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Rollover Week 2 Lesson 3: Topic: Internal crisis: Bloody Sunday (1 of 2)

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by

Liam Brooks

on 13 December 2018

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Transcript of Rollover Week 2 Lesson 3: Topic: Internal crisis: Bloody Sunday (1 of 2)

LI: To understand the
background
and
occurrences
of Bloody Sunday.

SC: Students will be able to explain key features of the
broader historical context of Bloody Sunday
, including demands for
political representation and better working conditions
. Students will also be able to describe the events of Bloody Sunday.
Recap: Russia before 1905

Political: Autocracy (divine right)
Social: Rigid class structure (immense social inequality)
Economic: Backward economy (primarily agricultural; industrialisation in its infancy)
Military: Lagged behind European and Asian rivals, but still desired conquest in the Far East)

Activity 1: Video


Aim:
To understand the historical background to Bloody Sunday and the 1905 Revolution.

1. Working in small table groups (no more than 4).

2. Watch the video (taking notes is advised)

3. As a group, you will discuss and answer the questions
(15 minutes)
.

4. Class discussion to follow

*** Watch from 20:30 to 29:25)
Activity 2: Short video and Kahoot Jumble


1. Watch the video.

2. Compete in the Kahoot Jumble.

Historical interpretations of Bloody Sunday

“The revulsion following the slaughter soon engulfed the whole nation and there were wide-spread manifestations of popular grief, indignation and anger against the guilty tsar. Not just the industrial workers but the middle classes, intellectuals, professional organisations and the whole of Russian society were roused to fury. The tsar, typically, did nothing until the February assassination of his uncle finally impelled him to issue a decree authorising the election of a consultative assembly. The announcement was sadly inadequate to respond to the popular mood and only served to spur both liberals and revolutionaries…”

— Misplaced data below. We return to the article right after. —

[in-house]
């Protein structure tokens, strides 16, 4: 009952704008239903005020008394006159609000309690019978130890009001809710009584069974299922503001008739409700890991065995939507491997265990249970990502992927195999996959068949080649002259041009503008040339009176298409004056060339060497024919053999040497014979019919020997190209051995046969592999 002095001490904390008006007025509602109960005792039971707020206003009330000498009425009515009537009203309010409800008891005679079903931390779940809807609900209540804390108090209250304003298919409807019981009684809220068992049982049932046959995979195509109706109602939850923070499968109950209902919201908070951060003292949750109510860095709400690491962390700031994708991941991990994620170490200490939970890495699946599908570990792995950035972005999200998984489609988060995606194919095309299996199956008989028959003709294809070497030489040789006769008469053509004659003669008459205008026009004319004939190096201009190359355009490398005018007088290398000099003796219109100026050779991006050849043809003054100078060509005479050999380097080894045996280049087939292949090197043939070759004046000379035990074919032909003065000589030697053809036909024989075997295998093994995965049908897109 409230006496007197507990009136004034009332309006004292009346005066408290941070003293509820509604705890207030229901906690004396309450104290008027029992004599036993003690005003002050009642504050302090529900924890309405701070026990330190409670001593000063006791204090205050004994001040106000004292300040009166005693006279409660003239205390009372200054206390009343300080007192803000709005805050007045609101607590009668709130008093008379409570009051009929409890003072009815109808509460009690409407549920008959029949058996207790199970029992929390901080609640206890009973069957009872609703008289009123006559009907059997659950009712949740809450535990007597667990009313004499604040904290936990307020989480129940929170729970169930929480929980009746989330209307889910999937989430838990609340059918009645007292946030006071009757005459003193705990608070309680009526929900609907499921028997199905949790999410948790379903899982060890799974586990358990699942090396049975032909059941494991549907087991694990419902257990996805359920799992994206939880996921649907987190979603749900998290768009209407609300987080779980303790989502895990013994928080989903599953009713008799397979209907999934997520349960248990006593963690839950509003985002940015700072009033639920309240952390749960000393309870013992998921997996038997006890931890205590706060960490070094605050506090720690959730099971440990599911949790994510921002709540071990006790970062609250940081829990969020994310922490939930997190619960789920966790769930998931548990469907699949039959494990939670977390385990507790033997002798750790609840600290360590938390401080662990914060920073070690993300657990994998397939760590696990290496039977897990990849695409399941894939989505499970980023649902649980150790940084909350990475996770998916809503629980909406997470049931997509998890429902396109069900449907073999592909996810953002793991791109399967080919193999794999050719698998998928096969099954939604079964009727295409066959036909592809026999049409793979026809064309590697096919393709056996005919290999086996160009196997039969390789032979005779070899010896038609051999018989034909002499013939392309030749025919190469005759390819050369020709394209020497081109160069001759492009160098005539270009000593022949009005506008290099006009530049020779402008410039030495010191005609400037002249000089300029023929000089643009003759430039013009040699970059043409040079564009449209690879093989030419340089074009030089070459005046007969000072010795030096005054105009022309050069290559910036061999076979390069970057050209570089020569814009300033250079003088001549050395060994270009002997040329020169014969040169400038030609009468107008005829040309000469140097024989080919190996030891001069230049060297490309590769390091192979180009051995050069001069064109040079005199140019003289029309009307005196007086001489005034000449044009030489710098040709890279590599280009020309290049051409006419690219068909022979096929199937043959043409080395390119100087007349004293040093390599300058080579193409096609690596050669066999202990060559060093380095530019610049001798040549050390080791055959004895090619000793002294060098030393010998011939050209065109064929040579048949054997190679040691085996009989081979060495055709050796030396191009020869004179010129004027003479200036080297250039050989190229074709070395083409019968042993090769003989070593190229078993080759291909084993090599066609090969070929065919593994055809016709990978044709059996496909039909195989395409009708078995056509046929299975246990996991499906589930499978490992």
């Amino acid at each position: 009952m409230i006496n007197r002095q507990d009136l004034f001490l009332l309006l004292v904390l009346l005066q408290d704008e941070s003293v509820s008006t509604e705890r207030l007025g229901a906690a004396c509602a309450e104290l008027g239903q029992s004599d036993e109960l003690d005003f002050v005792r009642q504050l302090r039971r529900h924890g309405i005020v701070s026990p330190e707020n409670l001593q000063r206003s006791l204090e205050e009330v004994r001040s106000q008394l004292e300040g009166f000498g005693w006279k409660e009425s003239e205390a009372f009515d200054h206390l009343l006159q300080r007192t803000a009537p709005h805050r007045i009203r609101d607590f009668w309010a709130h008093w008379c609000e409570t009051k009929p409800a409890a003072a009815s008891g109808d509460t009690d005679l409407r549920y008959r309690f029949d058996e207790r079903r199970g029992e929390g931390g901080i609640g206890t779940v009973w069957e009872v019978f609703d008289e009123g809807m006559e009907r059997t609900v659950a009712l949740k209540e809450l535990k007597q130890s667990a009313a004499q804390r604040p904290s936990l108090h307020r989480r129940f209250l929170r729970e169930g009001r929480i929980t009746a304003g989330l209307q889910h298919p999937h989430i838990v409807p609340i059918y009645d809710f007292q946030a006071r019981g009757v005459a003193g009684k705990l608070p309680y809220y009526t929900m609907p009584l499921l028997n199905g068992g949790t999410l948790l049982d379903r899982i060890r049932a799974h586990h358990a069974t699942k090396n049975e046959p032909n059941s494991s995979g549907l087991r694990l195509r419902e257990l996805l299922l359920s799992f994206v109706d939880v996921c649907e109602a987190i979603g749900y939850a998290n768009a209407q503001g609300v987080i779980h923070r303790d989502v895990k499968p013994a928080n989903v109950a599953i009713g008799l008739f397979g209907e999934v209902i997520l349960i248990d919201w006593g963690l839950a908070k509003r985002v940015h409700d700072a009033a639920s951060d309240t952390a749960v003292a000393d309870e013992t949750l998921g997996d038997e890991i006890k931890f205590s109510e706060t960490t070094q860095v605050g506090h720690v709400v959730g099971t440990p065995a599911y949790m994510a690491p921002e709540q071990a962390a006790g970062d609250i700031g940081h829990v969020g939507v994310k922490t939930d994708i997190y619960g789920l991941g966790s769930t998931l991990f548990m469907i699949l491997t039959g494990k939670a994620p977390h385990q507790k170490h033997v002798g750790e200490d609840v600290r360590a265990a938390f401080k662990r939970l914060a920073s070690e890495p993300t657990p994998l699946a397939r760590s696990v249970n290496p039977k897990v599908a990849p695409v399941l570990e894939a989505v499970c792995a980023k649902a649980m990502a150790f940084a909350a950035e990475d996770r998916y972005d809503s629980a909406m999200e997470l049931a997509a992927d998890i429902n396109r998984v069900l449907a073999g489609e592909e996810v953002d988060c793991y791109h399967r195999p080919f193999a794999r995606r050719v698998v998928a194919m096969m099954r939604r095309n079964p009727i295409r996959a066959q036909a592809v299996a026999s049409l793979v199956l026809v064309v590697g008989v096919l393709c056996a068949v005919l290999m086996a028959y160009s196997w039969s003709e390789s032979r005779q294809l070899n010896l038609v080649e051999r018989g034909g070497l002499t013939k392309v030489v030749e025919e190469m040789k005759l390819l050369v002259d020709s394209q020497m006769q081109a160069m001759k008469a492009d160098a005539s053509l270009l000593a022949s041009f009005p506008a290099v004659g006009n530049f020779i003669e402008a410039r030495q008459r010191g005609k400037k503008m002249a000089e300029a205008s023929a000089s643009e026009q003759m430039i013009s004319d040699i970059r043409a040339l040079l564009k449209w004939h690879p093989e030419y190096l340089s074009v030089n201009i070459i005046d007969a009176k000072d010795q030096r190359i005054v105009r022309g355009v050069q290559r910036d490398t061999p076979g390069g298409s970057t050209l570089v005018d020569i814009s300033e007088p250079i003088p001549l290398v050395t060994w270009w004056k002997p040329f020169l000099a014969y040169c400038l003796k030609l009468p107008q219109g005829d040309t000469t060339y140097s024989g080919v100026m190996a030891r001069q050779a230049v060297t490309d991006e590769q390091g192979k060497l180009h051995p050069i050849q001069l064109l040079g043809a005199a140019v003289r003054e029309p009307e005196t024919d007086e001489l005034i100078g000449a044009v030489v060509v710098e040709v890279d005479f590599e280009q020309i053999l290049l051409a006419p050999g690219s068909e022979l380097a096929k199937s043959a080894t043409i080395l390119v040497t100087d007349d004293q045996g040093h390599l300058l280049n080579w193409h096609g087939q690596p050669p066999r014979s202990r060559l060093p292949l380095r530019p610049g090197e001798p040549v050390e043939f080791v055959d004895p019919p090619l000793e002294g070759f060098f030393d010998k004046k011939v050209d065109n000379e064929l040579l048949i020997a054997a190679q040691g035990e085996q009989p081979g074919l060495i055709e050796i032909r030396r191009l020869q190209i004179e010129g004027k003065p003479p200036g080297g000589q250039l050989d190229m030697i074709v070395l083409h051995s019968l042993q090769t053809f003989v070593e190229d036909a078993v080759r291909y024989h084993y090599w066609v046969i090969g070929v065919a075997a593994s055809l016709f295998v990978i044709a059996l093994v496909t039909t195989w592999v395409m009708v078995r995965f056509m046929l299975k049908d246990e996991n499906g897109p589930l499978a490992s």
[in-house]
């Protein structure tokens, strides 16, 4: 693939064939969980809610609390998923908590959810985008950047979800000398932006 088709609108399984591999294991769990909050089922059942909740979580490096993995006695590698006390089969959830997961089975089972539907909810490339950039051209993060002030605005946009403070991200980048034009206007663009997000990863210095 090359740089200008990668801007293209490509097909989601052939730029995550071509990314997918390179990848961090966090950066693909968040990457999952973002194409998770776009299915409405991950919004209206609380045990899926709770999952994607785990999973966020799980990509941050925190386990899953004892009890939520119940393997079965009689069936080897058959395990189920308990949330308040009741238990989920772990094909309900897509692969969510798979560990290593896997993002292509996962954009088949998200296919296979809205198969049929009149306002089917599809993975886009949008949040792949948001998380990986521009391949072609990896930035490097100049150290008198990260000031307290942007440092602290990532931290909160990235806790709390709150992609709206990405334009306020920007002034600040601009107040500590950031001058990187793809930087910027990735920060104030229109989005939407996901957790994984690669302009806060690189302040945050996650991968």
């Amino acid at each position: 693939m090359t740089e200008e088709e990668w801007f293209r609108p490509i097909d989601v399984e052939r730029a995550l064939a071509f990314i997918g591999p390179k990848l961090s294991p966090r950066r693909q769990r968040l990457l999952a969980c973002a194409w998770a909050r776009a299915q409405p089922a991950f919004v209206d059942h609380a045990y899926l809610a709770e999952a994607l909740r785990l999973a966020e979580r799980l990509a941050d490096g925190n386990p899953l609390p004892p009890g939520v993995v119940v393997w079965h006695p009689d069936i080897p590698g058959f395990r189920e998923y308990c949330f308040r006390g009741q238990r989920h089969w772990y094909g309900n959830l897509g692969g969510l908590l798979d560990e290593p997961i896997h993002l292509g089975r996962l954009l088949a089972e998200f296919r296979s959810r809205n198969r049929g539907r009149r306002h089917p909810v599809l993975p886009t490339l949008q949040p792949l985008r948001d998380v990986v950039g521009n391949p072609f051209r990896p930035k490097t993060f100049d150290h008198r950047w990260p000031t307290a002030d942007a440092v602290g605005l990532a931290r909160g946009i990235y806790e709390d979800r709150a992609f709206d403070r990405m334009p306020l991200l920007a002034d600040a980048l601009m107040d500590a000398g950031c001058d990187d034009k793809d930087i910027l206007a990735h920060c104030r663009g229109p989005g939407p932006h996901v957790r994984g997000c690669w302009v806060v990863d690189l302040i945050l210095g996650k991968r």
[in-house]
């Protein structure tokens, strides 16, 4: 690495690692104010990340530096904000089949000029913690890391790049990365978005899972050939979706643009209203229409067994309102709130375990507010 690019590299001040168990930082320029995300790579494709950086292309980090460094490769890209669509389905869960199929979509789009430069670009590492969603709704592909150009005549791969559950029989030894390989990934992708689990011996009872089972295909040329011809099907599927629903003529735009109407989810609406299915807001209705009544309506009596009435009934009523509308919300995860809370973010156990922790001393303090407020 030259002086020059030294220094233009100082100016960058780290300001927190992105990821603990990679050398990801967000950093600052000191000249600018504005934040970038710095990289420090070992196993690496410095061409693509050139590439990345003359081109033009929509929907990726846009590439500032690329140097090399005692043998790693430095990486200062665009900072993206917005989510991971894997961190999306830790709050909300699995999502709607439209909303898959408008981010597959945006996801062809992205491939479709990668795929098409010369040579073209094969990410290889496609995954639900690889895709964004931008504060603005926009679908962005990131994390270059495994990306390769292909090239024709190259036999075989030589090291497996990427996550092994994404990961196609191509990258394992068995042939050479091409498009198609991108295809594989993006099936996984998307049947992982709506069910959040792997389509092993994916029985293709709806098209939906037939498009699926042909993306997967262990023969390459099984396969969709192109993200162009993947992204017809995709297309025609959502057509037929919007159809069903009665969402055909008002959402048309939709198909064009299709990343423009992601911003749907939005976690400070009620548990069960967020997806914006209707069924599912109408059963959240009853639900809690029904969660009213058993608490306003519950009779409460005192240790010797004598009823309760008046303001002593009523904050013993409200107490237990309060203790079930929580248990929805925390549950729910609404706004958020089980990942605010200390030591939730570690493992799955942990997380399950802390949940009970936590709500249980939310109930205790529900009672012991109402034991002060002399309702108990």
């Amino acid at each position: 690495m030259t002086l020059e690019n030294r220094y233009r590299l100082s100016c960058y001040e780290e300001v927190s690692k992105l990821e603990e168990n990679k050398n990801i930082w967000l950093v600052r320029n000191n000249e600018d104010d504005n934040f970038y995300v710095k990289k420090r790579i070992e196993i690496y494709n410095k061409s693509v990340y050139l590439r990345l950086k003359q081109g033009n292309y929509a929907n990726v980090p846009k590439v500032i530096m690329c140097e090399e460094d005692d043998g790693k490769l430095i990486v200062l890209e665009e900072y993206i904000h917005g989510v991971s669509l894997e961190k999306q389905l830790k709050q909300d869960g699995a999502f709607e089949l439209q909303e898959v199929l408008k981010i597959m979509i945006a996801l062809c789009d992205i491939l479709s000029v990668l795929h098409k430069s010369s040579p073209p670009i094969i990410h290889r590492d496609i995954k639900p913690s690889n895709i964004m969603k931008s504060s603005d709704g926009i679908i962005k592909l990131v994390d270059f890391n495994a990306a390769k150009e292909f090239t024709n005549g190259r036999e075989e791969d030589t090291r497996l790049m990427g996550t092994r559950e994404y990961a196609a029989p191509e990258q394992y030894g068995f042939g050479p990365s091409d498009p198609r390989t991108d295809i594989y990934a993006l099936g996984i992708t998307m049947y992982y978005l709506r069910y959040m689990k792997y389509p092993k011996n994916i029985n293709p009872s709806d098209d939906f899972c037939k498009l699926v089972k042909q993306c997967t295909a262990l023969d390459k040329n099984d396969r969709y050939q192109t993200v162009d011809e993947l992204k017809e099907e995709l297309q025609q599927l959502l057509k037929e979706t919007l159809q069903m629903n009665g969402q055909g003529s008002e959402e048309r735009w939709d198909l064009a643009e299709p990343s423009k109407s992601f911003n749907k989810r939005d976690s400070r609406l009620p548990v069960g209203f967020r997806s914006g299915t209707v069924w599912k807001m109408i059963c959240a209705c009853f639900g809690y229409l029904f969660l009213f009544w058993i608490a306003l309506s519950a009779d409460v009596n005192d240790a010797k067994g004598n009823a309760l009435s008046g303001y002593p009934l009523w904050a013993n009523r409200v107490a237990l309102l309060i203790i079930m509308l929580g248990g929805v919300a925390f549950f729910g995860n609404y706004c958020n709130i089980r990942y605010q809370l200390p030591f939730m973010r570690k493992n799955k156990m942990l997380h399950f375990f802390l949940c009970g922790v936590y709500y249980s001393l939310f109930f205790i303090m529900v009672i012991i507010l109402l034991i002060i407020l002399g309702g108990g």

Alan Wood, historian


Week 2 Lesson 1

Bloody Sunday


Blood

Symbolic of the violence of the Russo-Japanese War, Bloody Sunday, and the 1905 Revolution.
Factories

Symbolic of the impact of industrialisation on the events of 1905.
Working and living conditions very poor in overcrowded cities as a result of the rapid industrialisation of Finance Minister Sergei Witte (1893-1903)
Mounted cossack and line of troops

Symbolic of one of the key 'pillars' of Tsarism: the loyalty of the armed forces, in particular the Cossacks.
Representative of Tsar Nicholas II's willingness to use force to preserve his power.
Infers resistance to change: Lethal opposition to political reform (no matter how peaceful or respectful the form of protest)

Wounded but defiant workers

Symbolic of the physical and psychological 'cost' of protest in a repressive political environment.
Representative of the (short to medium-term) weakening of protest movements due to repression during 1905 and its aftermath (Prime Minister Stolypin's 'reforms and repression')
Suggests the importance of Bloody Sunday as a watershed moment of 'no turning back' for reformers and radicals. 1905 boosted demands for tsarism to be , at best, reformed, or at worst, abolished.
Full transcript